The Sierra del Divisor mountain range is home to thousands of plants, 760 animal species, many unique to the area, and indigenous communities that conservationists say are endangered by illegal mining, deforestation, drug-trafficking activities, logging and oil drilling.

Within its lush tropical forest are uncontacted indigenous people. The land area is considered largely unexplored with one of the highest levels of diversity for primates and habitat for hundreds of bird species, according to Rainforest Trust, a conservation group that protects threatened tropical forests.

A Red Uakari Monkey can be found in Sierra del Divisor natural area. The area is considered to have one of the highest levels of primate diversity in the world. Photo from June 21, 2010.Aaron Martin / Aaron Martin

Last December, Lima was the location of a major international climate change conference, where the U.S. ambassador to Peru called Peru a global leader in the fight against climate change.

Nathaly Arriola, a former Obama administration staffer who recently relocated to California, has joined in rallying around conservation of the Sierra del Divisor, building on the promotion of Peru as a global climate change leader.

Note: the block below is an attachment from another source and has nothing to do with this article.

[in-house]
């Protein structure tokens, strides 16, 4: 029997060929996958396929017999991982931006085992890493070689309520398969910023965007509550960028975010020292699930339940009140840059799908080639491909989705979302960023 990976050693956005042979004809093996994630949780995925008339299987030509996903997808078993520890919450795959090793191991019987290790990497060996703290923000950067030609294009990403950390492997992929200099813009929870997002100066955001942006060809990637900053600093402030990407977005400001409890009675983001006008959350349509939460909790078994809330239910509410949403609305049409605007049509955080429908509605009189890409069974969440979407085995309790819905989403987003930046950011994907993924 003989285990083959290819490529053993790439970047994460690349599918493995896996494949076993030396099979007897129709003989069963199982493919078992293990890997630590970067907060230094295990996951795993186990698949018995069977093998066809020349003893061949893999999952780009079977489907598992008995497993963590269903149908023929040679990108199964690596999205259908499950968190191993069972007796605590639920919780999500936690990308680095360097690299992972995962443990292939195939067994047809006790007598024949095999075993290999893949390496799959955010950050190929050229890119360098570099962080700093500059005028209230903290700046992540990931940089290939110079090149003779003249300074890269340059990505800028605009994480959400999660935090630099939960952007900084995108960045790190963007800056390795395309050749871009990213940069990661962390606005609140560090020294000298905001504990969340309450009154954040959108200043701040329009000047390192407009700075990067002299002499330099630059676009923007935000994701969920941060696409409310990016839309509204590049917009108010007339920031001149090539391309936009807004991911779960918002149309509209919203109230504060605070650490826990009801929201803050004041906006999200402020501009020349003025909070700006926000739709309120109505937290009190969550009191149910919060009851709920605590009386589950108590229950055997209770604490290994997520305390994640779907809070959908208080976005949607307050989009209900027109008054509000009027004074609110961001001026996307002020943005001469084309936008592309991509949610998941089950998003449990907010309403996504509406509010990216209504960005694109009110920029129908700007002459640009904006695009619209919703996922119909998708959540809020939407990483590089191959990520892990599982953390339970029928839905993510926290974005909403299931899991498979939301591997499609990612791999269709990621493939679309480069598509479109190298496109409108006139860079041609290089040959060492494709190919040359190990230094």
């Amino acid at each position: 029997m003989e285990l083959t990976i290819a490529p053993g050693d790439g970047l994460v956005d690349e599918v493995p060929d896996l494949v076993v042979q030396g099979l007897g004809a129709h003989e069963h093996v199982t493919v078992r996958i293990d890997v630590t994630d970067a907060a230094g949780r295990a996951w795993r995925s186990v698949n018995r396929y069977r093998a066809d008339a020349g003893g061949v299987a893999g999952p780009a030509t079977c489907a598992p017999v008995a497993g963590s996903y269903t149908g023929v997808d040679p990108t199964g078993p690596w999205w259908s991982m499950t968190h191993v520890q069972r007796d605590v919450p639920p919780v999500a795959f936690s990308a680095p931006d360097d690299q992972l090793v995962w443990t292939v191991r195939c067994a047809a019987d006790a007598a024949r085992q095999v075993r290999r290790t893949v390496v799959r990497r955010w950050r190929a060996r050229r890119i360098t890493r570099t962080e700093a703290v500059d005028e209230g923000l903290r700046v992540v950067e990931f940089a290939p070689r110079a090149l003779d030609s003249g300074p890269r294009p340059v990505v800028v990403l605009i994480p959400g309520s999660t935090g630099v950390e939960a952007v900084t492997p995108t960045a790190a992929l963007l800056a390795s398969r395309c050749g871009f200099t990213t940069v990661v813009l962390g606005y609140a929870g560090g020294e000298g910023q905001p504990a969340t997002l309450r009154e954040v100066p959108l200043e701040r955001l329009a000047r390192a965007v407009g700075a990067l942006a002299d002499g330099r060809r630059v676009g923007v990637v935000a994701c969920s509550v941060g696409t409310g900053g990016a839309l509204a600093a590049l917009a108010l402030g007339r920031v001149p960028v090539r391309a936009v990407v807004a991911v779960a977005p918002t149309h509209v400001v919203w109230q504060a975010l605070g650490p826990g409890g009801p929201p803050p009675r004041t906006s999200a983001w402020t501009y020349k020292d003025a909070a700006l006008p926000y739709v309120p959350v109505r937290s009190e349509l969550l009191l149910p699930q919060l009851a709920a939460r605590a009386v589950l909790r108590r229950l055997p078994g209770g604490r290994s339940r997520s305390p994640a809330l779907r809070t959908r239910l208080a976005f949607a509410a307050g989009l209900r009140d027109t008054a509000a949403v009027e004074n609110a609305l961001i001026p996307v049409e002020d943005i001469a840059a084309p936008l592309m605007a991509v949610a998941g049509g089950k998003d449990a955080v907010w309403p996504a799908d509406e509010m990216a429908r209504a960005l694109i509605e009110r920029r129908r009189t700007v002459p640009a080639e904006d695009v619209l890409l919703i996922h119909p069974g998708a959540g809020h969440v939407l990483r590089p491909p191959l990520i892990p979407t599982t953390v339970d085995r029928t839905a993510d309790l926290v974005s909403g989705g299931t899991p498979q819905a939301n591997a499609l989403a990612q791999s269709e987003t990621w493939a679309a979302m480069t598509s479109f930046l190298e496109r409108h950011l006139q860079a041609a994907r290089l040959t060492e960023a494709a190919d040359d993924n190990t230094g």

“This is a great opportunity for Peruvians that will establish a network here, that will signal to rest of world and the Peruvian government that we care very much about what is going on back home,” said Arriola, who moved to the U.S. when she was 10 and is a naturalized U.S. citizen.

She said the conservation is not only about preserving an environmentally sensitive area, but also ensuring the livelihood and continued survival of the indigenous people of the area.

Areas around the Sierra del Divisor are home to several indigenous communities, including the Matses and Shipibo-Conibo peoples. At least one un-contacted tribe lives inside what the area. Photo taken October 13, 2013.Thomas Muller / Thomas Mueller

Arriola worked on the election campaign of President Barack Obama and worked for Sen. Harry Reid, D-Las Vegas and Reps. Steny Hoyer, D-Md. and Xavier Becerra before becoming a communications director in the Silicon Valley in California.

"Organizing Latino communities at the national level has always been my passion. It is only natural that I'm excited to be able to organize Peruvian Americans around an issue that is so near and dear to our heart, the beauty of our country," she said. But she added that preservation of the area with its many species, its vital habitat and its indigenous communities, has global environmental impact.

Humala, Peru’s president, is scheduled to speak to the United Nations at the end of September on the environment and Oyarce, Corrochon, Arriola and their allies are hopeful he'll use that opportunity to designate Sierra del Divisor as a national park.

“We’d love to celebrate this win with him upon his visit to the United States in September,” Arriola said.